Community decides to resolve ‘problem’ of families refusing to recant faith.
DUBLIN, September 25 (Compass Direct News) – The chief of Boukham village in Savannakhet province, Laos, on Friday (Sept. 19) called a special community meeting to resolve the “problem” of eight resident Christian families who have refused to give up their faith. The meeting concluded with plans to expel all 55 Christians from the village.
Although all adult members of a village are usually invited to such meetings, on this occasion the Christians were deliberately excluded, according to rights group Human Rights Watch for Lao Religious Freedom (HRWLRF).
Pastor Sompong Supatto, 32, and two other believers from the village, Boot Chanthaleuxay, 18, and Khamvan Chanthaleuxay, also 18, remain in detention in the nearby Ad-Sapangthong district police detention cell. HRWLRF earlier reported that police have held the men in handcuffs and wooden foot stocks since their arrest on Aug. 3, causing numbness and infection in their legs and feet due to lack of blood circulation. (See Compass Direct News, “Lao Christians Pressured to Renounce Faith.” Sept. 18.)
Authorities have said they will release the three only if they renounce their faith.
Pressure to Renounce Faith
When family members traveled to visit the detainees on Aug. 24, police officers deliberately tightened their restraints and told the families that this was the consequence of not renouncing their faith.
On Aug. 25, the village chief encouraged family members to apply for bail for the two teenagers but said Supatto did not qualify for bail, as his punishment for leading the Boukham church would be “life in prison.”
Three days later, the chief again pressured family members to sign documents renouncing their faith, but they refused.
Authorities initially arrested Supatto and four other believers from the Boukham church on July 20, detaining them for two days in a prison in nearby Dong Haen, according to HRWLRF sources.
Police stormed into the church that Sunday and ordered the 63 Christians present to cease worshiping or they would face arrest and imprisonment for “believing and worshiping God.”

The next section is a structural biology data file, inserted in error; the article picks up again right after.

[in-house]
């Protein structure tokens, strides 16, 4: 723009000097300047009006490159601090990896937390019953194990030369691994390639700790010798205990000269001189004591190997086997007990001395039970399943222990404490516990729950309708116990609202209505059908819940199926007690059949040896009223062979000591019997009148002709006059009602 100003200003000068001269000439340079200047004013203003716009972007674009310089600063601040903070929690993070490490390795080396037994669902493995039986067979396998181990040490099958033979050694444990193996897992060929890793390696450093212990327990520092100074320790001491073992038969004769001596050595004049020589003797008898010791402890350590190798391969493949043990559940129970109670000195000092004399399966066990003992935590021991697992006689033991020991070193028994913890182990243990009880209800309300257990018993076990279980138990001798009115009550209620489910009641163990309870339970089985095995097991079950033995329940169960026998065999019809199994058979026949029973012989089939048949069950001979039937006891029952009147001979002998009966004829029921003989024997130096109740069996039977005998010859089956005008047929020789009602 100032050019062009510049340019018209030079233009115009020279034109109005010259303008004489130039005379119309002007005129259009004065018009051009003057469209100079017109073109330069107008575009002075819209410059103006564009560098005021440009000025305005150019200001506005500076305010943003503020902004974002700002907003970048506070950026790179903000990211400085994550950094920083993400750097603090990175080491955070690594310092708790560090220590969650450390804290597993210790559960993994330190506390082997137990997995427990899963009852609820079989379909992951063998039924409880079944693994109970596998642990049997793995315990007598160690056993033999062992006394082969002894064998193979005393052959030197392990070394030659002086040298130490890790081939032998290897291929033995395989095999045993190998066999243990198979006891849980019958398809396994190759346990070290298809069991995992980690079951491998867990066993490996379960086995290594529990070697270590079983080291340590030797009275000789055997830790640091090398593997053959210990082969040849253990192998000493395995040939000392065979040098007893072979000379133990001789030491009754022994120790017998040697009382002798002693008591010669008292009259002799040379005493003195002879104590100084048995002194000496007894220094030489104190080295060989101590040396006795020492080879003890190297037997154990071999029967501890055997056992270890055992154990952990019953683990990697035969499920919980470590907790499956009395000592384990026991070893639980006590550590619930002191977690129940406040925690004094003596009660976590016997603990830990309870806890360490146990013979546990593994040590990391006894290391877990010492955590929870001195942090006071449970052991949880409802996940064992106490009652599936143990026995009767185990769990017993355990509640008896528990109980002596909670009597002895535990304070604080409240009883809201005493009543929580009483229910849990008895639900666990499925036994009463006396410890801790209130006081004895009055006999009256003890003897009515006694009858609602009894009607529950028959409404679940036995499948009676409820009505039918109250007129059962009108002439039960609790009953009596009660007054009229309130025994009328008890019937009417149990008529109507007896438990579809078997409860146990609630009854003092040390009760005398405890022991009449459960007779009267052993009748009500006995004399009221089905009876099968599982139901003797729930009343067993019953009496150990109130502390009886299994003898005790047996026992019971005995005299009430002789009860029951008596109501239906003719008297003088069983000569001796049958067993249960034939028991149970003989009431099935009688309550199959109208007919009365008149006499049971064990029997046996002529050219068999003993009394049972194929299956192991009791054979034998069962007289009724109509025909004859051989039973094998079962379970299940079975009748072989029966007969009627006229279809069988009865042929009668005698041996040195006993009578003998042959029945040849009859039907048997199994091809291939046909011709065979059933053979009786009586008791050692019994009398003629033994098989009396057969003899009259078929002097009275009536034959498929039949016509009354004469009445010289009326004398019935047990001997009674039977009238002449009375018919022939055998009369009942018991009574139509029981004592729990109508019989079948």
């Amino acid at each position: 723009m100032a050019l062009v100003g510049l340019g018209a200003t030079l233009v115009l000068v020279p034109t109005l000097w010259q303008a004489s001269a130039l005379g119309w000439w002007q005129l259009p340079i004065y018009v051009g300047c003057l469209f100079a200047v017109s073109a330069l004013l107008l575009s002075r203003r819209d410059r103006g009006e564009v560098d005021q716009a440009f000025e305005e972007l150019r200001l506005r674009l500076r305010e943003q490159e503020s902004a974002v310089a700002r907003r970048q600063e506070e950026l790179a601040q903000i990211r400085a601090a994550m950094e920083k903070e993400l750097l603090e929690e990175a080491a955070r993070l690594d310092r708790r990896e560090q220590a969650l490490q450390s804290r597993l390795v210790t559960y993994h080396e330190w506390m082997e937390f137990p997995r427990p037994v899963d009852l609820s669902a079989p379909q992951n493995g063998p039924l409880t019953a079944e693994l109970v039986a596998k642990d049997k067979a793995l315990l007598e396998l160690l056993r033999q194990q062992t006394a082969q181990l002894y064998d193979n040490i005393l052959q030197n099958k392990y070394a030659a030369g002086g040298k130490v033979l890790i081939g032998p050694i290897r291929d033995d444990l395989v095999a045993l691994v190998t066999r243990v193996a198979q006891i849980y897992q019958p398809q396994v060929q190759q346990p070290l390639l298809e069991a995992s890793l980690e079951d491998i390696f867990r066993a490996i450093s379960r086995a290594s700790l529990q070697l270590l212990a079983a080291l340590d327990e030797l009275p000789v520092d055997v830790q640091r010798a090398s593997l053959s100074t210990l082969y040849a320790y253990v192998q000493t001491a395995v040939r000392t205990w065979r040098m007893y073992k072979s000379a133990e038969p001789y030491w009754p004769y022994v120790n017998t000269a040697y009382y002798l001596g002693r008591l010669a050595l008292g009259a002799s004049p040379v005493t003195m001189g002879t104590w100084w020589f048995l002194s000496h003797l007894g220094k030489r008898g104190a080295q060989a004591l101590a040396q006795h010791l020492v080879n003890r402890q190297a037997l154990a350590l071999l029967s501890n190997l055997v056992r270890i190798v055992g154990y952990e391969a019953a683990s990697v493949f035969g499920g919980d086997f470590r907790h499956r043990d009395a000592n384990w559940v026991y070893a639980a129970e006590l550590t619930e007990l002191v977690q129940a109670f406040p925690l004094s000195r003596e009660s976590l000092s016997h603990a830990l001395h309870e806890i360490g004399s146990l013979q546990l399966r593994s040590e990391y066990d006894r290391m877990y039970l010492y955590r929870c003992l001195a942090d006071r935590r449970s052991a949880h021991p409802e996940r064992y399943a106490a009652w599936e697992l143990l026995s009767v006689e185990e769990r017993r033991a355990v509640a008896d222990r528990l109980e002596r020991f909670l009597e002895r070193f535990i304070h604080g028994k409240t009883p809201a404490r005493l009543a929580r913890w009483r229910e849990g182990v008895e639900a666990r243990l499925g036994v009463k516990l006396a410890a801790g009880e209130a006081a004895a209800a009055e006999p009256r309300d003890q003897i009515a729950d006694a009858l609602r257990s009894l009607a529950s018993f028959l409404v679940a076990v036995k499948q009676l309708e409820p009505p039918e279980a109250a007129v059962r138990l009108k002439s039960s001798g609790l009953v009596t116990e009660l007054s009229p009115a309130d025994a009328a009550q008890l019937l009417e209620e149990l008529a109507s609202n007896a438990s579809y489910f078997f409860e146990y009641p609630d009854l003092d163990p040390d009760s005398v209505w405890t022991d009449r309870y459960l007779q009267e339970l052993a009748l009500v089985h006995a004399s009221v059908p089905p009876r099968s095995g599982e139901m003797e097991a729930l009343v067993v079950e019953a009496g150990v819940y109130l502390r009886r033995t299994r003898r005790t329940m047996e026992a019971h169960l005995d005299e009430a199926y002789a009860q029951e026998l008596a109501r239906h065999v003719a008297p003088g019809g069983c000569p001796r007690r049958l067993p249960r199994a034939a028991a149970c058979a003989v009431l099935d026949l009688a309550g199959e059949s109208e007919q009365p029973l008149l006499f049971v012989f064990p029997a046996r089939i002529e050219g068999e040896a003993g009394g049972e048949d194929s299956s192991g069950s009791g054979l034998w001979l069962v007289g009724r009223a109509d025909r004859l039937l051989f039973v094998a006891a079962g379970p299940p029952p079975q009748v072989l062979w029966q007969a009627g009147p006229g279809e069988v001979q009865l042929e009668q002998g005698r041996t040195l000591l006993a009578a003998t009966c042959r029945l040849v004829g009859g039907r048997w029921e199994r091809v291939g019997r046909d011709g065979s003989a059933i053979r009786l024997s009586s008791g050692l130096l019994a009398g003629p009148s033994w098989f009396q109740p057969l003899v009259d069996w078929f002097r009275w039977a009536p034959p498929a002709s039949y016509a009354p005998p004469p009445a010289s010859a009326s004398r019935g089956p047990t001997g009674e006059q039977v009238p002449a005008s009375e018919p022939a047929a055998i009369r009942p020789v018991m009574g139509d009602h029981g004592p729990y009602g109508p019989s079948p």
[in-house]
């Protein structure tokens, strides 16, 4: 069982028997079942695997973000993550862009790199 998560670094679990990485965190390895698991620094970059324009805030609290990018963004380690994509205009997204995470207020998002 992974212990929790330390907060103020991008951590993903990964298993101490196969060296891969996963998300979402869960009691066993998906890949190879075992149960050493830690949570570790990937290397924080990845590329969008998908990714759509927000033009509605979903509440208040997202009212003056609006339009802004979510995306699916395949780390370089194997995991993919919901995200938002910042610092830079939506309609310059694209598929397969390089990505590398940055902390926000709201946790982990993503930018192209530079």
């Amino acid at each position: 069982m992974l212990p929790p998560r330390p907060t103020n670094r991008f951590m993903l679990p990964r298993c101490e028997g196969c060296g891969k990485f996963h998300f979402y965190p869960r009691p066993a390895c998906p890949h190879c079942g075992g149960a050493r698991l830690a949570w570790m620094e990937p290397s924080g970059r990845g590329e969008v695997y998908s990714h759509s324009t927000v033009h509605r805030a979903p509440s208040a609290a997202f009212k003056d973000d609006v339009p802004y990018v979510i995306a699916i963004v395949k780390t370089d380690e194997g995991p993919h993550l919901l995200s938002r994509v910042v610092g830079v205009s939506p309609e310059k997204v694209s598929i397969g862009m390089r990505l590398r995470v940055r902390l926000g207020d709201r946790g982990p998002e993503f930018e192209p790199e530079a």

When the Christians refused to comply, stating that Sunday was a Christian holy day and they must continue worshiping, the police arrested Supatto and two other church leaders identified only as Kai and Phuphet.
When the believers continued worshiping, police arrested a man identified only as Sisompu and a 17-year-old girl identified only as Kunkham. They detained all five in Dong Haen prison and charged them with spreading the gospel and holding a religious meeting without permission.
Although the Lao constitution “guarantees” freedom of religion and worship, church fellowships must be registered with government-approved institutions. Such registration comes with strict limitations on the activity of the church, however, and many Christians prefer not to register.
On July 22, three Christians approached the provincial religious affairs office in Savannakhet to challenge the arrests, asking how the five could be charged for “spreading the gospel” during a church worship service.
Officials then released the five on condition that they would cease holding worship meetings. They ordered them to seek permission from village authorities if they wanted to continue meeting together.
When the Christians continued to gather for prayer and worship, officials on Aug. 2 arrested a Christian villager identified only as Menoy, charging her with “believing in Jesus and worshiping God.”
The arrests of Supatto and two members of the Chanthaleuxay family followed on Aug. 3.
Report from Compass Direct News